Crime has always been a unique aspect of cinematic storytelling. The tails of underworld mob bosses and shady figures murdering and stealing have always made for good stories. It was not until the dark and cynical crime dramas of the 40s that crime started to be more than just pulp. Noir rose from that era, a genre still believed by audiences seeking that vintage feel of dark alleys and smoky bar rooms.
What makes a crime thriller classic isn’t something easy to quantify. Although, the best crime thrillers are the ones that seemed more concerned with telling the story of the characters and not using them as empty vessels. These films bother to take gangsters and the crimes they commit with some measure of seriousness, almost humanizing these despicable characters. Intrigue, malice and drama are all aspects of these crime thrillers.
Martin Scorcese had been silent for some time before the Departed finally came out, so the anticipation building for the film was palpable at release. Leonardo DeCaprio stars as an undercover cop caught in a criminal underworld. He struggles to maintain his own moral code without giving away his status as a police informant. Even going to jail for a few years to complete the cover story, following a poignant scene where his commanding officers ask him if he wants to be a cop or just wear the uniform.
Fraught with symbolism, The Departed shows us a cast of very ugly people and slowly brings us around to their points of view. None of these people are very likable, the exception being DeCaprio as a piteous individual. Still not “likable” in the conventional sense. The film also stacks bodies like it’s trying to be Boston’s version of Battle Royale. This is not a film designed to be interpreted linearly, which is has always been one of Scorcese’s greatest strengths as a film maker.
Se7en, directed by David Fincher, is a classic crime film. To borrow the words of its killer: it’s a film you will talk about and scrutinize for many years to come. This is the same directorial mind that brought us the stylish Fight Club, and it’s apparent that the same level of detail was applied here. Se7en walks us through a series of grizzly murders that mimic the seven deadly sins from The Bible. The gore is not the reason for watching this film. Se7en actually shows us surprisingly little of the victim’s demise. We get snapshots here and there, but the audience is forced to use its imagination to fill in the horrible details.
What makes this film a classic is its subtle use of tension. A cramped chase sequence through a derelict apartment leads us so close to the killer it hurts. We’re able to sympathize with Brad Pitt and Morgan Freeman, who do an excellent job walking us through the frustrations of hunting their man down. And yet, so much goes on behind the main plot of the film that the ending still comes as a very sober slap in the face. Se7en will disturb and entertain you in ways that few crime dramas can manage, but you’ll want something light hearted when you’re finished.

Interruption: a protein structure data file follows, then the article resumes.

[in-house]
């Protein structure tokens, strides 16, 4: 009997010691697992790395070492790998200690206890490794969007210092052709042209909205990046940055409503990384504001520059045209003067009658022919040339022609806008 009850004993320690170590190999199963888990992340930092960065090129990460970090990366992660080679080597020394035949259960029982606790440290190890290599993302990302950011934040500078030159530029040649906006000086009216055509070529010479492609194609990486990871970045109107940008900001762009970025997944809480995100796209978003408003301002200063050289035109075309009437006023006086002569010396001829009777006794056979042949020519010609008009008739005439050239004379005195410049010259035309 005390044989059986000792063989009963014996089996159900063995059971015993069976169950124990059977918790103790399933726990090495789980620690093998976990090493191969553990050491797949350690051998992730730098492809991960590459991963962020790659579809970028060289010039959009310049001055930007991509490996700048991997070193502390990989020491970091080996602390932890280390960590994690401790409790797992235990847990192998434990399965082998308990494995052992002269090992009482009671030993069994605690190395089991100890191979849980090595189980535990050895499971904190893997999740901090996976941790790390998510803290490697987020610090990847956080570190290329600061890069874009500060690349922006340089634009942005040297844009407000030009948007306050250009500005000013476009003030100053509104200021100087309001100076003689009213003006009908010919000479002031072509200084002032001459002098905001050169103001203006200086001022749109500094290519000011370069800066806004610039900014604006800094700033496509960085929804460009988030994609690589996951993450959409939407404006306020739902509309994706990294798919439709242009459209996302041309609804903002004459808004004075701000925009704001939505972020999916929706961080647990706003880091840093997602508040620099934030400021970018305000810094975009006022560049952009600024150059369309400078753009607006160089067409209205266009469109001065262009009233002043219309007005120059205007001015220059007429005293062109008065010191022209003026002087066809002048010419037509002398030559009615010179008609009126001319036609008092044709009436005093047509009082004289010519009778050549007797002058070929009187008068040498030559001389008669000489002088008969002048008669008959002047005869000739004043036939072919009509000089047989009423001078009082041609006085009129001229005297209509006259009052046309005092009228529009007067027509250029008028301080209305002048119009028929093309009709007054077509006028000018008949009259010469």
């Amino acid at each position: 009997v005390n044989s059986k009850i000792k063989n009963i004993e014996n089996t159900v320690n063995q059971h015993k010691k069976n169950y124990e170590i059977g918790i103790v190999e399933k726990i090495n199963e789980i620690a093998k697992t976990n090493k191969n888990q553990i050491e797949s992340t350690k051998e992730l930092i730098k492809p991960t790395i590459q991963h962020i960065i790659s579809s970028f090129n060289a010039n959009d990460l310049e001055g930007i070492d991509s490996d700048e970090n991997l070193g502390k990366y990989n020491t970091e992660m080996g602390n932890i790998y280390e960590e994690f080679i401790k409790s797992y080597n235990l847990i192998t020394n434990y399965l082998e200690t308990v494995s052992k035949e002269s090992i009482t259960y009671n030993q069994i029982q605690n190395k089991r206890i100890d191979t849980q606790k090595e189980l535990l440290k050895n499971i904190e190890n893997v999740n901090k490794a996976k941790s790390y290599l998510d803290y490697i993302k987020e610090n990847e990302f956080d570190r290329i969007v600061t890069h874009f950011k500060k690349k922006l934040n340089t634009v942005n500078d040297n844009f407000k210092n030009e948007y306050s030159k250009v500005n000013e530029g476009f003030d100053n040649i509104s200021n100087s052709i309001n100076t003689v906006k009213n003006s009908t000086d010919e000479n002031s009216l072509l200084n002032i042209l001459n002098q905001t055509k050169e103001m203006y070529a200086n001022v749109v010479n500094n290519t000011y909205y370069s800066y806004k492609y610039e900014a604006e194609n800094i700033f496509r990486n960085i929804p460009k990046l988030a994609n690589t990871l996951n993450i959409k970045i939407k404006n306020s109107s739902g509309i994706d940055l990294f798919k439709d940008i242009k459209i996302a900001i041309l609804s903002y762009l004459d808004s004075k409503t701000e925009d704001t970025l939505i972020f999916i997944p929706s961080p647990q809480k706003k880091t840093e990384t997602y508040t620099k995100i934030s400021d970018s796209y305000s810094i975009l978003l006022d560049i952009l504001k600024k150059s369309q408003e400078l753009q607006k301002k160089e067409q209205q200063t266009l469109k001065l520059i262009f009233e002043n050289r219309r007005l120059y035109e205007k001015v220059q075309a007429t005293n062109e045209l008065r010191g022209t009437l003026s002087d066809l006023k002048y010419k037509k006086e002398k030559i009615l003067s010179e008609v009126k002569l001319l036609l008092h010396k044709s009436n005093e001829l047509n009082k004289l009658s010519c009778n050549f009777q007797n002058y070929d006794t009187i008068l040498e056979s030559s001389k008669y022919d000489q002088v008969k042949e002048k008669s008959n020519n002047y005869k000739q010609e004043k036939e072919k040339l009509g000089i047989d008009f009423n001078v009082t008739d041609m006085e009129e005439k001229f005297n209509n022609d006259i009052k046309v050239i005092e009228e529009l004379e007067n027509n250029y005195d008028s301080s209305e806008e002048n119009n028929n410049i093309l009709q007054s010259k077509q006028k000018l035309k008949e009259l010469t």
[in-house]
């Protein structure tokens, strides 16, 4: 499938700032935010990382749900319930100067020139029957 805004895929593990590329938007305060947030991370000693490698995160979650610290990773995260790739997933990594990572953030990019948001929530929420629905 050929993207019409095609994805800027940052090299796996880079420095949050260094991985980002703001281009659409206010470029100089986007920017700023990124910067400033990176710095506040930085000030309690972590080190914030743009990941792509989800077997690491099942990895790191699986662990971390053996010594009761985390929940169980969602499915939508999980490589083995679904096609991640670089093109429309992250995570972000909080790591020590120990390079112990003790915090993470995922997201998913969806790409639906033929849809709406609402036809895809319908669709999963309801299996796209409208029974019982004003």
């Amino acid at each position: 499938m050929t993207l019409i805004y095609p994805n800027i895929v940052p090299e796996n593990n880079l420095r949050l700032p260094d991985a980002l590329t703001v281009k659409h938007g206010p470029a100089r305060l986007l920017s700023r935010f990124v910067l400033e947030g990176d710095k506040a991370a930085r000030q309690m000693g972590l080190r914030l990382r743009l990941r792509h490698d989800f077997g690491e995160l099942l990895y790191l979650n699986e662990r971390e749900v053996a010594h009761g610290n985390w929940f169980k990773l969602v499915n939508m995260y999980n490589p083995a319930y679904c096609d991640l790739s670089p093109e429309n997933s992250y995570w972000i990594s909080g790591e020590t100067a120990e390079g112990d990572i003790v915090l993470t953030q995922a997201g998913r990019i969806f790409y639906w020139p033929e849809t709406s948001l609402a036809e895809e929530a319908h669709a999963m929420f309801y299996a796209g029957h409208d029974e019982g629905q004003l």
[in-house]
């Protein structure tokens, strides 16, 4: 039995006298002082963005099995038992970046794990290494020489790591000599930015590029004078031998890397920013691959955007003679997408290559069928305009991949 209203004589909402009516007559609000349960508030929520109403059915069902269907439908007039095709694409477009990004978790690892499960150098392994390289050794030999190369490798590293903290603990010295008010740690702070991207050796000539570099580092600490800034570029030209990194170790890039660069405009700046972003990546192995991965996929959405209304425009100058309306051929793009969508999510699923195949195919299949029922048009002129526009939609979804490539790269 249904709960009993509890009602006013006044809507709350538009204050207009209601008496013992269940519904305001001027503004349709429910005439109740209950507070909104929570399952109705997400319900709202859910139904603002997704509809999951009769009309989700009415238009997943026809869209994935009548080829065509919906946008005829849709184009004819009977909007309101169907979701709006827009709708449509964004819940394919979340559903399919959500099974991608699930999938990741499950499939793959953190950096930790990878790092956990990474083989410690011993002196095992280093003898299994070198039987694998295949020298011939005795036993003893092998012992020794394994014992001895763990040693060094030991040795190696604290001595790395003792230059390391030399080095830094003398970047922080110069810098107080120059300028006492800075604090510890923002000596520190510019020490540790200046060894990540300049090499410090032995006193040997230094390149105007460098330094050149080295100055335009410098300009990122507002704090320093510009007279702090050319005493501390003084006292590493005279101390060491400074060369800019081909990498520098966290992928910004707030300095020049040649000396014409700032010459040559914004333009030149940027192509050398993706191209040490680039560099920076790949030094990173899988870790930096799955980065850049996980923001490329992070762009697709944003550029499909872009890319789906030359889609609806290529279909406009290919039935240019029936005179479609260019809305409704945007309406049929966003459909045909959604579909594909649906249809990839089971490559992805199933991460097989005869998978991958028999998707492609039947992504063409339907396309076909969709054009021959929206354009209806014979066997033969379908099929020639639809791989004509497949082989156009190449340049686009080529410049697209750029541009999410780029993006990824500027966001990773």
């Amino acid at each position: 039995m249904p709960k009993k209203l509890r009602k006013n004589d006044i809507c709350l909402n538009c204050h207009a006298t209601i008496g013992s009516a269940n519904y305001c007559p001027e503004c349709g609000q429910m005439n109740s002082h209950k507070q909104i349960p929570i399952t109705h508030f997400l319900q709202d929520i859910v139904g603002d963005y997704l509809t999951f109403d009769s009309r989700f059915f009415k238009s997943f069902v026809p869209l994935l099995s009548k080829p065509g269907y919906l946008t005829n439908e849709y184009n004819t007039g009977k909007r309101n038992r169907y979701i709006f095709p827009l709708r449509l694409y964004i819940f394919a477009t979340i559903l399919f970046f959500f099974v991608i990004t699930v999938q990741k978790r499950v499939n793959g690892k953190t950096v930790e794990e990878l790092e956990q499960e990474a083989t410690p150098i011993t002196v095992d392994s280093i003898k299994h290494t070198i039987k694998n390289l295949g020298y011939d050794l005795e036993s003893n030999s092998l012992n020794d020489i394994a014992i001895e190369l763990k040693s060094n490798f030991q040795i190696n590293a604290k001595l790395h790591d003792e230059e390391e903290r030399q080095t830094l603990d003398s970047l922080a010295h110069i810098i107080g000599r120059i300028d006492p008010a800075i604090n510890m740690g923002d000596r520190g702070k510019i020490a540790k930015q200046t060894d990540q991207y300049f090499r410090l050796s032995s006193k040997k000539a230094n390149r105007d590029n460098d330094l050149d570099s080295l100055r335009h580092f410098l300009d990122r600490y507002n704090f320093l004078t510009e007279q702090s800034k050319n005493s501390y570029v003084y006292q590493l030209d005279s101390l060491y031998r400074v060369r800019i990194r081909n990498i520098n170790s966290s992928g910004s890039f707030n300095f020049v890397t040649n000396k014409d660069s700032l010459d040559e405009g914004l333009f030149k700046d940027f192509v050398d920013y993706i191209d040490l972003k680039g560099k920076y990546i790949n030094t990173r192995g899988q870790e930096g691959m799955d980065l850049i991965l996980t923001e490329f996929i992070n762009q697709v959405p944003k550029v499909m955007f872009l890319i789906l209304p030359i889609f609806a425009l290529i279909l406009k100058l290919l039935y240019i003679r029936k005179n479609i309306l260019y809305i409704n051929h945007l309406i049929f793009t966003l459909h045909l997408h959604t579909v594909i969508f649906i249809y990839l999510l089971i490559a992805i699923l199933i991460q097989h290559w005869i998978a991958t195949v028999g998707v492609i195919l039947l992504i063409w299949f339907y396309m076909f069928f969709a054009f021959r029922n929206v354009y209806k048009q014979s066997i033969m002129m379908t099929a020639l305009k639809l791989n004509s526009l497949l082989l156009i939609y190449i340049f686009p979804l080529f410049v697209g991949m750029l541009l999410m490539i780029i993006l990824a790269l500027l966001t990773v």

No Country for Old Men
Cormac McCarthy’s novel of violence on the border of Texas and Mexico is touching and rustic, but not in the usual ways. Our portal to this macabre world is played by Tommy Lee Jones. He is the soft-spoken sheriff with an ironclad set of morals more at home in a 1830s quiet town than modern Texas. He meets the very definition of violence, or rather sees the trail of carnage this person leaves behind, as he struggles to save the life of a young man and his family swept up in it all. Everything becomes even more complicated when Josh Brolin’s character comes across an apparent gang shooting and a suitcase full of cash.
This sets in motion a chase across this small town, where one violent man will stop at nothing to recover the one thing he’s been tasked to find. This quiet film should not be mistaken for a boring one. The dialogue is sparse, but sharp. The soundtrack is almost non-existent, letting the sounds of the desert color the film. No Country for old Men is an exploration in film making better compared to The Good The Bad and The Ugly, for its willingness to let the characters and setting do so much of the talking.
Heat is engaging, violent and gritty. It stars Al Pacino and Robert DeNiro as two diametrically opposed forces. Although DeNiro doesn’t know it, Pacino will be hunting him throughout the film. The dialogue in Heat is very methodical, taking its cues from real life police work conducted by Chuck Adams. He pursued a criminal very similar to DeNiro’s Neil McCauley. He even had an encounter with his perp in a coffee shop, informing the iconic scene so many remember.
The cast is only part of the draw to Heat. Michael Mann’s script is thoughtful and involving. The film also features what was one of the longest action sequences in cinema history before the Lord of the Rings films came around.